Apple Quietly Made a Big Change to AppleCare and It’s Very Good News for iPhone Owners
The iPhone maker increased the number of accidental damage incidents covered under its extended warranty program.
By Jason Aten, Tech columnist@jasonaten
If you’re an iPhone user, Apple just gave you some very good news. Well, that is if you signed up for AppleCare+. By the way, I don’t buy extended warranties on anything, but I buy AppleCare. I don’t have time in this column to get into all of the reasons why, but this one should be more than enough.
See, if you pay for AppleCare+, you get accidental damage coverage on your device. That means that if you drop your iPhone as you’re getting out of the car, and the screen shatters, instead of paying the full cost of a replacement (which can get very expensive), you pay $29.
In September, just before the launch of the iPhone 12, Apple quietly made a change. Normally that would be bad news. Normally, when companies change the terms and conditions of a warranty, it almost never comes out in the favor of the consumer.
If you bought an iPhone in the past, you could take advantage of the accidental damage benefit twice before you had to fork over the more expensive cost for replacing your display or back. We’ll leave alone the fact that if you’re breaking your screen that often, you might save yourself a lot of trouble–and money–by being just a little more careful.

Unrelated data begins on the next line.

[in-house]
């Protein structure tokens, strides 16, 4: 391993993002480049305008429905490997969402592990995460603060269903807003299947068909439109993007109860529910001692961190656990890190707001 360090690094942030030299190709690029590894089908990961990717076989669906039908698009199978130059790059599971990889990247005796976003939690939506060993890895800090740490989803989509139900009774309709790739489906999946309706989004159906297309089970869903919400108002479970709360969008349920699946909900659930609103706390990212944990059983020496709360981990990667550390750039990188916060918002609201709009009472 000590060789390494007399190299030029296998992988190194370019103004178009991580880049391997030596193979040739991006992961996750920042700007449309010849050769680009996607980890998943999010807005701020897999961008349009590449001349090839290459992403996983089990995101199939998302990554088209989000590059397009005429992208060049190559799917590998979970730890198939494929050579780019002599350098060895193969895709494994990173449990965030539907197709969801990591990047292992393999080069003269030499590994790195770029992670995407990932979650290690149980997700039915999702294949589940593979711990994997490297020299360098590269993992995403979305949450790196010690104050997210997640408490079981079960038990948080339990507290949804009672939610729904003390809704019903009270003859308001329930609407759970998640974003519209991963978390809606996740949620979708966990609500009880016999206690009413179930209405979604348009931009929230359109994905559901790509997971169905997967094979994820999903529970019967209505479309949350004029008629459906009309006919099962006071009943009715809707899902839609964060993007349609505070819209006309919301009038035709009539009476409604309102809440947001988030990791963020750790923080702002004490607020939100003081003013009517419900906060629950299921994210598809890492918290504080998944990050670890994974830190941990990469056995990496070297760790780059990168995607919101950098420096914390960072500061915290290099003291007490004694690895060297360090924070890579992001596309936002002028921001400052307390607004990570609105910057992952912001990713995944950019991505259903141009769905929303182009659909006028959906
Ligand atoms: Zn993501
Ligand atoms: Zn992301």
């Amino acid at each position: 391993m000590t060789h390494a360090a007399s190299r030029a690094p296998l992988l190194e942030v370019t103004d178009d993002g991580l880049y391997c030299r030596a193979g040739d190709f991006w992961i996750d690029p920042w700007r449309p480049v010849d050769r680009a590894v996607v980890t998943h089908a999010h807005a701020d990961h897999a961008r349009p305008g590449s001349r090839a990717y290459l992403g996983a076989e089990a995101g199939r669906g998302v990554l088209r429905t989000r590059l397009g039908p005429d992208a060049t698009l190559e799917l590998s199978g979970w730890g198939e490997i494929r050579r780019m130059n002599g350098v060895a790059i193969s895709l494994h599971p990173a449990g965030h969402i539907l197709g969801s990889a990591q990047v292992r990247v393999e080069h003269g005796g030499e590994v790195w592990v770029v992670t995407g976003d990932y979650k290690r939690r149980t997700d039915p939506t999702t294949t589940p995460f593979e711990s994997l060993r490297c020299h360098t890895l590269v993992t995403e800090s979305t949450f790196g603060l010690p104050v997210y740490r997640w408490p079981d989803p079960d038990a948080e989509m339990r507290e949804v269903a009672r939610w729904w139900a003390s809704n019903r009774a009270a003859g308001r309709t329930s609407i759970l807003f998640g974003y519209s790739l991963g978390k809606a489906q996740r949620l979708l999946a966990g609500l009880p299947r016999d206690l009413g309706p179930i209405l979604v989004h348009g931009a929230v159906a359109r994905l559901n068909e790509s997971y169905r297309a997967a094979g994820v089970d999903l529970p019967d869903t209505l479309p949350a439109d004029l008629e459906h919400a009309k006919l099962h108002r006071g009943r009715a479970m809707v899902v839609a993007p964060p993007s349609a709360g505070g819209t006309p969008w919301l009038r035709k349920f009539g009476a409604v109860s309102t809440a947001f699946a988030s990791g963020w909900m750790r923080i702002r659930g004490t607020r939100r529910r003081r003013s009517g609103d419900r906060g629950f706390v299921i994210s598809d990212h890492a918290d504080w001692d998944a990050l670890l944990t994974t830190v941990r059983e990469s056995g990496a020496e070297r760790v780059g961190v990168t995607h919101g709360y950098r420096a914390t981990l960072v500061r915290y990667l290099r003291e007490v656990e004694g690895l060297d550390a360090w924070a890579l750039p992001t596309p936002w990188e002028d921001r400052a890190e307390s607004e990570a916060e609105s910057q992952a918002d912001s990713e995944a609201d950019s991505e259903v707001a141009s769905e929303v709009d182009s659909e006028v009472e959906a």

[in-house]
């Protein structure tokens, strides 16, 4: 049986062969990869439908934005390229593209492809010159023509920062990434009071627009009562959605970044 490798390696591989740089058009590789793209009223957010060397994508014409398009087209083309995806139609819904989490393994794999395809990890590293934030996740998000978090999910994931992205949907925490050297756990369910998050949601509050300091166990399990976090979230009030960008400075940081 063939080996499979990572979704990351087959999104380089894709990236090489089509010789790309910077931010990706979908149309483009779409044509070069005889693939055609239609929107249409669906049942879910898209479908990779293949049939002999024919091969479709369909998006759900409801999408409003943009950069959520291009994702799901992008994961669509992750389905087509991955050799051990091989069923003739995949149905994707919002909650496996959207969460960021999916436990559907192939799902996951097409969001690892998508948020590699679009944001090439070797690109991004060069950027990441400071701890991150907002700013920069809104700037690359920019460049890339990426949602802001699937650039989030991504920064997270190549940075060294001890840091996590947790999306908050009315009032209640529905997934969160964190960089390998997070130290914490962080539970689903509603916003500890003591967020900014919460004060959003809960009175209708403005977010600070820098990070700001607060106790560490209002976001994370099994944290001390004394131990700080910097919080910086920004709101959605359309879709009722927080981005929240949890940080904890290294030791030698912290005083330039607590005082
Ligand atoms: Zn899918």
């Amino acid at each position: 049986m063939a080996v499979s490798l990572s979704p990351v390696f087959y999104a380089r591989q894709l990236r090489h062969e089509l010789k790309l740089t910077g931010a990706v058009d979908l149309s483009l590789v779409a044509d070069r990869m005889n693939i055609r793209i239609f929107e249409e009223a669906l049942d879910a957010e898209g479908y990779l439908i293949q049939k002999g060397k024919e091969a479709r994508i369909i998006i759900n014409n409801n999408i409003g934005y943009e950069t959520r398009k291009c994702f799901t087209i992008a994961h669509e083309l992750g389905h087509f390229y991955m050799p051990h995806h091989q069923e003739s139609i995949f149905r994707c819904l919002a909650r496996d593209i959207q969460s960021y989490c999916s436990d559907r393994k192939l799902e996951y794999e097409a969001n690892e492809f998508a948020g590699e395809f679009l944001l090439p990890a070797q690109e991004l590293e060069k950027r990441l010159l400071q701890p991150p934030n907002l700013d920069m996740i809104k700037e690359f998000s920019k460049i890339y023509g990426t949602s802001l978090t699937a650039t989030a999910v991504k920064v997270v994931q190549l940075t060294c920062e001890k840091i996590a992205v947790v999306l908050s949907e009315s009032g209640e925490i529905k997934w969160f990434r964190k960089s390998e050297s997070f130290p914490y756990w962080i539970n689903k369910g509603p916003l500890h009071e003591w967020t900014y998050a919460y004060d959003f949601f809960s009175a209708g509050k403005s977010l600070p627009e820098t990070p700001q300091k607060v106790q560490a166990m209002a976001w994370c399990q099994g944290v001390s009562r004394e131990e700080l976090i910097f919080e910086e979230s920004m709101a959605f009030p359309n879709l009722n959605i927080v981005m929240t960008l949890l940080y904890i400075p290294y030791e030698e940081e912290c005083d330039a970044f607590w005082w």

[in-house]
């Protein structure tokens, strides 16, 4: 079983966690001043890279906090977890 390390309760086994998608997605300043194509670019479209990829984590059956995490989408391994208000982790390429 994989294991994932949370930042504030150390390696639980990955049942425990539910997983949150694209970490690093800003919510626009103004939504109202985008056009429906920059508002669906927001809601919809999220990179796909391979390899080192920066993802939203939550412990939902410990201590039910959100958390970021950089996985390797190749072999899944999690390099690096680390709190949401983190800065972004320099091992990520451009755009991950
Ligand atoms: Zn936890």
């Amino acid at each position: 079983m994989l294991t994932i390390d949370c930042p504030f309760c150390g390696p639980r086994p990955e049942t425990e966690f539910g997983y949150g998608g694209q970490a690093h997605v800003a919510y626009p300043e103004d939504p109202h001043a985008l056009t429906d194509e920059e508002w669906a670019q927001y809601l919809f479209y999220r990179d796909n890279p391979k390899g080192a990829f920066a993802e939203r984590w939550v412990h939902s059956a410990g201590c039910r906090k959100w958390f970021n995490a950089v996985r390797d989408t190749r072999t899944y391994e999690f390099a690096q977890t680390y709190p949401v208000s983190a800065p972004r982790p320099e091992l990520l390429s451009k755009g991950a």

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In this case, Apple did something really quite extraordinary. Moving forward, if you’re paying the $9.99 per month subscription for AppleCare+, you can use the accidental damage repair coverage twice every 12 months. That’s a pretty substantial difference. In just the first two years alone, that’s double the number of incidents included under the AppleCare+ program. If you keep your phone for longer, which most people do, you’re coming out ahead.
If you paid for the two-year coverage up front, you can also take advantage of the benefit, and as long as you sign up for the monthly plan within 60 days of your original coverage expiration.
Even more interesting is that Apple didn’t make a big deal about this. It’s not that the company was hiding it, but I only found out because I had the display replaced on my iPhone 11 Pro so I could give it to my wife now that I’m using the 12 Pro. As the Genius Bar technician was running a diagnostic test, he casually mentioned the change.
I generally stay on top of things, and I asked when the change was made. He pointed me to the terms and conditions for AppleCare. I pay pretty close attention to news related to Apple, but I do not go through the AppleCare terms and conditions, well, ever.
Ironically, Apple made the change around the same time it was introducing what it calls Ceramic Shield on the iPhone 12 and 12 Pro, which it says has 4x improved drop performance. Essentially, the composite material is more shatterproof, while maintaining scratch resistance. Apple’s partner, Corning, achieves this by growing ceramic crystals within the glass to increase its durability.
In theory, this should mean you have less need for accidental damage coverage, but it sure is nice to know it’s there if you do.